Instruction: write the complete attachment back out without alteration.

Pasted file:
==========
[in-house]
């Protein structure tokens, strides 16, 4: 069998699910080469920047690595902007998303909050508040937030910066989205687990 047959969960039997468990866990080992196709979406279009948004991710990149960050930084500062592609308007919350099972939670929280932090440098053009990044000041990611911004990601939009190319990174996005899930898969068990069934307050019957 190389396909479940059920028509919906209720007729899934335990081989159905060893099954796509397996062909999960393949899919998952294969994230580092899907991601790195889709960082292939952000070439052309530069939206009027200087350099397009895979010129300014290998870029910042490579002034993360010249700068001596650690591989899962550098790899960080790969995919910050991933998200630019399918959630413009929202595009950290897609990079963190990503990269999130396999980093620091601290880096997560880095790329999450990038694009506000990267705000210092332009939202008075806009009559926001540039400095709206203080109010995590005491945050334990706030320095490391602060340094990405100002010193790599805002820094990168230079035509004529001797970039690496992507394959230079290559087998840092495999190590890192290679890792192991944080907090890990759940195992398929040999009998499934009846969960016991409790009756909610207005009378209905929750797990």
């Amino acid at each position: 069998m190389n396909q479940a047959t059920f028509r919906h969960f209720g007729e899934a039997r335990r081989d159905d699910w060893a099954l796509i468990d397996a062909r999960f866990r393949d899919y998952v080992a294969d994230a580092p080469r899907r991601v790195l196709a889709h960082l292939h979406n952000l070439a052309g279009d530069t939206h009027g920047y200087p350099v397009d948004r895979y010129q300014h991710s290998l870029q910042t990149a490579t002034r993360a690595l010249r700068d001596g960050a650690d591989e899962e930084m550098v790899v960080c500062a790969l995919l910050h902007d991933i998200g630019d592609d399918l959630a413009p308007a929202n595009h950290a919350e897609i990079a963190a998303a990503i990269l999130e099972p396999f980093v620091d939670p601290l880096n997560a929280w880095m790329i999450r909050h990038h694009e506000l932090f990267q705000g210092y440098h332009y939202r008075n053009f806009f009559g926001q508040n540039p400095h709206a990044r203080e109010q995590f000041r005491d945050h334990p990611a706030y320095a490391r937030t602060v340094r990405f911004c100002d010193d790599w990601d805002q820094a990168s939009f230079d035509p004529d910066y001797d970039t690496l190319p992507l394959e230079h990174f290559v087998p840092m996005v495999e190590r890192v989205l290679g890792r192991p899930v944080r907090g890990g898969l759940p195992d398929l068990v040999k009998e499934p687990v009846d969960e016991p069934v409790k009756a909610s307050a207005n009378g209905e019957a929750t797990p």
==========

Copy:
[in-house]
């Protein structure tokens, strides 16, 4: 069998699910080469920047690595902007998303909050508040937030910066989205687990 047959969960039997468990866990080992196709979406279009948004991710990149960050930084500062592609308007919350099972939670929280932090440098053009990044000041990611911004990601939009190319990174996005899930898969068990069934307050019957 190389396909479940059920028509919906209720007729899934335990081989159905060893099954796509397996062909999960393949899919998952294969994230580092899907991601790195889709960082292939952000070439052309530069939206009027200087350099397009895979010129300014290998870029910042490579002034993360010249700068001596650690591989899962550098790899960080790969995919910050991933998200630019399918959630413009929202595009950290897609990079963190990503990269999130396999980093620091601290880096997560880095790329999450990038694009506000990267705000210092332009939202008075806009009559926001540039400095709206203080109010995590005491945050334990706030320095490391602060340094990405100002010193790599805002820094990168230079035509004529001797970039690496992507394959230079290559087998840092495999190590890192290679890792192991944080907090890990759940195992398929040999009998499934009846969960016991409790009756909610207005009378209905929750797990």
């Amino acid at each position: 069998m190389n396909q479940a047959t059920f028509r919906h969960f209720g007729e899934a039997r335990r081989d159905d699910w060893a099954l796509i468990d397996a062909r999960f866990r393949d899919y998952v080992a294969d994230a580092p080469r899907r991601v790195l196709a889709h960082l292939h979406n952000l070439a052309g279009d530069t939206h009027g920047y200087p350099v397009d948004r895979y010129q300014h991710s290998l870029q910042t990149a490579t002034r993360a690595l010249r700068d001596g960050a650690d591989e899962e930084m550098v790899v960080c500062a790969l995919l910050h902007d991933i998200g630019d592609d399918l959630a413009p308007a929202n595009h950290a919350e897609i990079a963190a998303a990503i990269l999130e099972p396999f980093v620091d939670p601290l880096n997560a929280w880095m790329i999450r909050h990038h694009e506000l932090f990267q705000g210092y440098h332009y939202r008075n053009f806009f009559g926001q508040n540039p400095h709206a990044r203080e109010q995590f000041r005491d945050h334990p990611a706030y320095a490391r937030t602060v340094r990405f911004c100002d010193d790599w990601d805002q820094a990168s939009f230079d035509p004529d910066y001797d970039t690496l190319p992507l394959e230079h990174f290559v087998p840092m996005v495999e190590r890192v989205l290679g890792r192991p899930v944080r907090g890990g898969l759940p195992d398929l068990v040999k009998e499934p687990v009846d969960e016991p069934v409790k009756a909610s307050a207005n009378g209905e019957a929750t797990p």